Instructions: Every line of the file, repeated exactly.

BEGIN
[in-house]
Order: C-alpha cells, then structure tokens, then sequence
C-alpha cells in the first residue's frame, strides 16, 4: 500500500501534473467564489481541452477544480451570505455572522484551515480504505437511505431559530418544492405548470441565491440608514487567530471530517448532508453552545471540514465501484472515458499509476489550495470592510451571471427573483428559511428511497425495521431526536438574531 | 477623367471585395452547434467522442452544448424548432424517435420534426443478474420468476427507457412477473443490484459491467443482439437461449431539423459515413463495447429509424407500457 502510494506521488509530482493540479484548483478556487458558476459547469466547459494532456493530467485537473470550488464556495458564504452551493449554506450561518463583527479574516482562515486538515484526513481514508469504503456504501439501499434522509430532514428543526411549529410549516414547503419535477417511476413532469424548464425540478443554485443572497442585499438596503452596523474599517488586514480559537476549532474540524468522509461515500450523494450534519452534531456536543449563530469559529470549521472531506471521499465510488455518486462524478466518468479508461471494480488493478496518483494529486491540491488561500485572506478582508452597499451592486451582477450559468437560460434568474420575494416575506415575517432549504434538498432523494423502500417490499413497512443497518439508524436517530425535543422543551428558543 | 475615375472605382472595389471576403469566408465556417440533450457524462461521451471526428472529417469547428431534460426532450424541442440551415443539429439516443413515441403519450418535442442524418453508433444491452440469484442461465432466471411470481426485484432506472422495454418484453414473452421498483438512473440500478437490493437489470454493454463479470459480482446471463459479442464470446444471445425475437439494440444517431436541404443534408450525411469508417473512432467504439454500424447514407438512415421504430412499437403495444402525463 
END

[in-house]
Order: C-alpha cells, then structure tokens, then sequence
C-alpha cells in the first residue's frame, strides 16, 4: 500500500501534473467564489481541452477544480451570505455572522484551515480504505437511505431559530418544492405548470441565491440608514487567530471530517448532508453552545471540514465501484472515458499509476489550495470592510451571471427573483428559511428511497425495521431526536438574531 | 477623367471585395452547434467522442452544448424548432424517435420534426443478474420468476427507457412477473443490484459491467443482439437461449431539423459515413463495447429509424407500457 502510494506521488509530482493540479484548483478556487458558476459547469466547459494532456493530467485537473470550488464556495458564504452551493449554506450561518463583527479574516482562515486538515484526513481514508469504503456504501439501499434522509430532514428543526411549529410549516414547503419535477417511476413532469424548464425540478443554485443572497442585499438596503452596523474599517488586514480559537476549532474540524468522509461515500450523494450534519452534531456536543449563530469559529470549521472531506471521499465510488455518486462524478466518468479508461471494480488493478496518483494529486491540491488561500485572506478582508452597499451592486451582477450559468437560460434568474420575494416575506415575517432549504434538498432523494423502500417490499413497512443497518439508524436517530425535543422543551428558543 | 475615375472605382472595389471576403469566408465556417440533450457524462461521451471526428472529417469547428431534460426532450424541442440551415443539429439516443413515441403519450418535442442524418453508433444491452440469484442461465432466471411470481426485484432506472422495454418484453414473452421498483438512473440500478437490493437489470454493454463479470459480482446471463459479442464470446444471445425475437439494440444517431436541404443534408450525411469508417473512432467504439454500424447514407438512415421504430412499437403495444402525463 